Hunting Opportunities by State – Ranch Land For Sale
Tags: colorado hunting land, hunting land for sale, wyoming hunting ranches, utah hunting property, new mexico hunting ranches
Colorado is home to the nation’s largest elk populations. Most of Colorado hunting land is managed for quantity rather than quality with large numbers of elk and great success rates but lower overall trophy quality than surrounding states. In the majority of Colorado’s elk units, resident/nonresident licenses can be purchased over the counter for archery or rifle seasons. On our listing Beaver Valley Ranch for example, the owners and their guests can simply purchase an elk license over the counter prior to the hunting season with no applications or drawings (with exception to the 1st elk season which is a draw season statewide). This applies for both resident and non-resident hunters. If a ranch is 12,000 contiguous deeded acres, the landowner can apply for Ranching For Wildlife. Colorado’s RFW program basically gives a landowner their own hunting unit. The Division of Wildlife issues the landowner licenses to be used at the landowners discretion in return for allowing a small number of public hunters the opportunity to hunt the ranch. The RFW season can run up to 90 days and allows for hunting with any weapon during the rut. In 2009, the Colorado elk population was estimated at 280,000 by the Rocky Mountain Elk Foundation.
While deer numbers statewide are down, Colorado still has some great deer hunting with the better trophy areas being in the eastern plains, Spanish Land Grant area, and Eagle County. Deer licenses are on a draw basis statewide but are easily drawn in most units. Landowner’s can also apply for landowner deer licenses.
Wyoming allows for no non-resident over the counter licenses. All licenses are on a draw basis unless the owner receives landowner tags. On Wyoming land there is good trophy quality in the Laramie Mountains, Bighorn Mountains and parts of northwest Wyoming. There are good elk numbers around Yellowstone, as well as the Snowy Range and Sierra Madre Mountains. Most of the better trophy units are tough draws for both residents and non-residents. Landowners must own a minimum of 160 acres to apply for landowner elk and deer tags and a percentage of each area’s tags will go to the landowners. No matter how much acreage you own in Wyoming, a landowner will receive no more than two tags of any species and the licenses are issued to the owner of record and are non transferable. In Wyoming, non-residents must be accompanied by a licensed outfitter to hunt in Wilderness Areas. Wolves have dramatically reduced elk population in some areas of northwest Wyoming. In 2009, the Wyoming elk population was estimated at 105,000 by RMEF.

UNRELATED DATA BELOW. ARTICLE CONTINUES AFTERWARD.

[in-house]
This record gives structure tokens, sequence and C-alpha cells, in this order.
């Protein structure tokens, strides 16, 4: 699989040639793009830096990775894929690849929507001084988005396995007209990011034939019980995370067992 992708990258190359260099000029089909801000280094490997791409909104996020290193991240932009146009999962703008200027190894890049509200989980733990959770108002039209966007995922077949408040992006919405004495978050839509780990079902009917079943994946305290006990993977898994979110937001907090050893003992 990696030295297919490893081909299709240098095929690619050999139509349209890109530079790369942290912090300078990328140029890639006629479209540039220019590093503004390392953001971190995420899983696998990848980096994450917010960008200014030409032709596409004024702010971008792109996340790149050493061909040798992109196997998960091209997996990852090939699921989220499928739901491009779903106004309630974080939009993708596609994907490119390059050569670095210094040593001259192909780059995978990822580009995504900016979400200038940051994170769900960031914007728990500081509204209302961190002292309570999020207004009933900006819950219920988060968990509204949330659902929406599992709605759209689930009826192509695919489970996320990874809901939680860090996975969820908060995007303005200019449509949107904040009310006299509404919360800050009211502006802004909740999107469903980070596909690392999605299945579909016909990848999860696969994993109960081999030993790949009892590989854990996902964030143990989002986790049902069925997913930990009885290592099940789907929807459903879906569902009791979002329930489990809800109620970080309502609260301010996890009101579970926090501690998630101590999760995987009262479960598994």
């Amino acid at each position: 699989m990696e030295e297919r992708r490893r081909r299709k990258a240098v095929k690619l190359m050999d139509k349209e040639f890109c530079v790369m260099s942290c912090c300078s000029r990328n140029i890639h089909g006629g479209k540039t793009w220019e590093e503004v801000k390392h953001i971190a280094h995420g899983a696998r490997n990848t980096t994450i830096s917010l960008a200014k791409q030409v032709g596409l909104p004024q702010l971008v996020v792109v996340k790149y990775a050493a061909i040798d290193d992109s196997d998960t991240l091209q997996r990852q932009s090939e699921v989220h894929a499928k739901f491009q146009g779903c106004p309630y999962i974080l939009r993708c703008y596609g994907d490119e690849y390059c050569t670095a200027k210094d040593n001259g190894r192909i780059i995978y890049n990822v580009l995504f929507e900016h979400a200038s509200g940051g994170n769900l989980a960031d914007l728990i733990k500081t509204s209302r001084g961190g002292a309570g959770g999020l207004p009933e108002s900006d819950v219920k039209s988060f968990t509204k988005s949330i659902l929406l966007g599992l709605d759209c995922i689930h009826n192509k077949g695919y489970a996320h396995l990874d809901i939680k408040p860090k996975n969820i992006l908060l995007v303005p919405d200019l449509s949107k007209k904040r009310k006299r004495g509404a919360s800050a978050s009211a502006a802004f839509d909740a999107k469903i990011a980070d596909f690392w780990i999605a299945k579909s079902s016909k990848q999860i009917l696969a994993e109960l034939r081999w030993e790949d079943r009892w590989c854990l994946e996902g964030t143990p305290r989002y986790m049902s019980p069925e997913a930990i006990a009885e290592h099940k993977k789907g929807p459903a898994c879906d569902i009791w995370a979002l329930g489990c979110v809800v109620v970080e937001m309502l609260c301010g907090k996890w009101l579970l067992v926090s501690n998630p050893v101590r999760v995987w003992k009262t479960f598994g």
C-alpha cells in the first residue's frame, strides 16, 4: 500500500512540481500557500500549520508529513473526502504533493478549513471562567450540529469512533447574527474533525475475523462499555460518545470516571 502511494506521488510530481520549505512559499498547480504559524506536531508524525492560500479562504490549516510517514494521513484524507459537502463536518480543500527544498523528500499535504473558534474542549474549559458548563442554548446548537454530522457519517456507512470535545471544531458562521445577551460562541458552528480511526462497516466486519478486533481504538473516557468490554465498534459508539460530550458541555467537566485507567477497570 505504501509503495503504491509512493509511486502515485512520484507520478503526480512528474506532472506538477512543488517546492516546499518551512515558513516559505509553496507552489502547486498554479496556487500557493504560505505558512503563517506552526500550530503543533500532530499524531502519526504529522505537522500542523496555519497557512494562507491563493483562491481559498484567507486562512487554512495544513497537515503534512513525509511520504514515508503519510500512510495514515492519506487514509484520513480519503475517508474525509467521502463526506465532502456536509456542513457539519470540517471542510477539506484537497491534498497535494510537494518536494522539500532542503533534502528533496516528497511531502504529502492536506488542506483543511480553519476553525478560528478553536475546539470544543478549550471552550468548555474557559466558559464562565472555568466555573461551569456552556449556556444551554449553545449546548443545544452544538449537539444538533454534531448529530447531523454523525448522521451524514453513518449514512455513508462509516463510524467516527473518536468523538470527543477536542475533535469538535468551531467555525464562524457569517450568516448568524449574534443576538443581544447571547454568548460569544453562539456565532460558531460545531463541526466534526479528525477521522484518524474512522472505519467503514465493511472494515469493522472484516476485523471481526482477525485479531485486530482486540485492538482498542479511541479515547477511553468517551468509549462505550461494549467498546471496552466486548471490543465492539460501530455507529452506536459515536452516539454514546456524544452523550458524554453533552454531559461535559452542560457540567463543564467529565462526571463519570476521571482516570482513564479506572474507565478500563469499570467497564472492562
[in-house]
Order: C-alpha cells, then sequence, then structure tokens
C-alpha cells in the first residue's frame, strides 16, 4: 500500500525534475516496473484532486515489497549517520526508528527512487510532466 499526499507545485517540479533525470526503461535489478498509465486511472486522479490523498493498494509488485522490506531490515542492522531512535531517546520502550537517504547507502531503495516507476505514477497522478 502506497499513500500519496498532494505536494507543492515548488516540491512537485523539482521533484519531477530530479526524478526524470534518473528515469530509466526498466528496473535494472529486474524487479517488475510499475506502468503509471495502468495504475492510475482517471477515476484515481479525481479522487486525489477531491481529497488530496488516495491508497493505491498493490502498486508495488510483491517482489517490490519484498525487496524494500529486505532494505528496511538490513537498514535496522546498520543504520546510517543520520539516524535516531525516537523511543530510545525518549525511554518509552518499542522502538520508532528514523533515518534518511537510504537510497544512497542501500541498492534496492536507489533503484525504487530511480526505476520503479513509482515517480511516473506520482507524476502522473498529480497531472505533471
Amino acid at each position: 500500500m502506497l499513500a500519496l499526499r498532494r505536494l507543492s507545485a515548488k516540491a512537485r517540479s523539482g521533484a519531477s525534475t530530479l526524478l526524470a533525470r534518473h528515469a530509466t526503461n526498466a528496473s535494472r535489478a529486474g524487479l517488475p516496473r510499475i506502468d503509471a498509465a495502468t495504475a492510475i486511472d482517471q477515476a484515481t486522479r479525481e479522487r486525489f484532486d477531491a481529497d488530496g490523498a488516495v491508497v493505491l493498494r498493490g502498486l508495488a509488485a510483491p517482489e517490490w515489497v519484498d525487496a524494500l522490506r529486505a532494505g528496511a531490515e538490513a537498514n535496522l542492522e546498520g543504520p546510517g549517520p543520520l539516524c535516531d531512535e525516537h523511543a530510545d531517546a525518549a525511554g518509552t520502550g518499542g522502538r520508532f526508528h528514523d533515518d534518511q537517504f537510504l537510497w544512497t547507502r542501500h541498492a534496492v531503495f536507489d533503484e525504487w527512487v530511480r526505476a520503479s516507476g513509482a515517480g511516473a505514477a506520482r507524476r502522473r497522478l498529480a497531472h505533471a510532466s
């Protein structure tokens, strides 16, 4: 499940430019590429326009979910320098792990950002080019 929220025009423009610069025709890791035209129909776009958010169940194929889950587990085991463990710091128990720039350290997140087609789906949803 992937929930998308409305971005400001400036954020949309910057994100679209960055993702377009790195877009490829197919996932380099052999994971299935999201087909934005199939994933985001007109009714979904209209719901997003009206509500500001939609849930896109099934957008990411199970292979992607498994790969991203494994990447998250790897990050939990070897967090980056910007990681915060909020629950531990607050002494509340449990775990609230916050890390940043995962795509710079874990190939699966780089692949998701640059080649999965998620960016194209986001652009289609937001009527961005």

Wyoming has some great deer hunting, especially in the southern half. For most areas, deer tags can be easily drawn or purchased as leftover licenses after the drawings have taken place. Landowners may apply for up to two deer tags with a minimum of 160 acres.
Utah is arguably the countries best trophy hunting state. Utah hunting land has produced more record book elk in the last 10 years than any other state. Utah’s premier trophy areas include Monroe Mountain, Pahvant, Fish Lake National Forest, San Juan county, and La Sal Mountains. With the exception of a few areas, the majority of Utah elk units are very tough draws with some units taking residents over 15 years to draw a tag. If you own 10,000 contiguous deeded acres, you can apply for a Cooperative Wildlife Management Unit (similar to Colorado’s Ranching for Wildlife). With the CWMU designation, the ranch is awarded a certain number of elk tags in exchange for a allowing a small number of public hunters the opportunity to hunt your ranch. The seasons usually run the months of September through October and allows the owners and guests to hunt elk on the ranch with any weapon during the rut. In 2009, the Utah elk population was estimated at 67,000 by RMEF.
Utah is also know for some outstanding trophy deer hunting ranches. Trophy areas include the Bookcliffs and land around Monticello in the southern half of the state. Like elk, deer tags are also tough to come by in Utah, but in some cases the trophy quality can be worth the wait. Deer tags can also be given to the ranch owner if enrolled in Utah’s CWMU Program.
New Mexico is home to great elk populations in the northern part of the state and great trophy quality in the southwestern part. New Mexico is very landowner friendly with many New Mexico ranches receiving elk tags from the Division of Wildlife that can be used at their discretion. Licenses are designated Ranch Only (RO) or Unit Wide (UW). If you have UW tags, you must allow licensed public hunters access to your property. RO tags are only good for “your land” and no public access is allowed. In 2009, the New Mexico elk population was estimated at 80,000 by RMEF.
On larger ranches, landowners and guests are able to purchase deer tags to be used at their discretion depending on acreage, habitat, and herd numbers.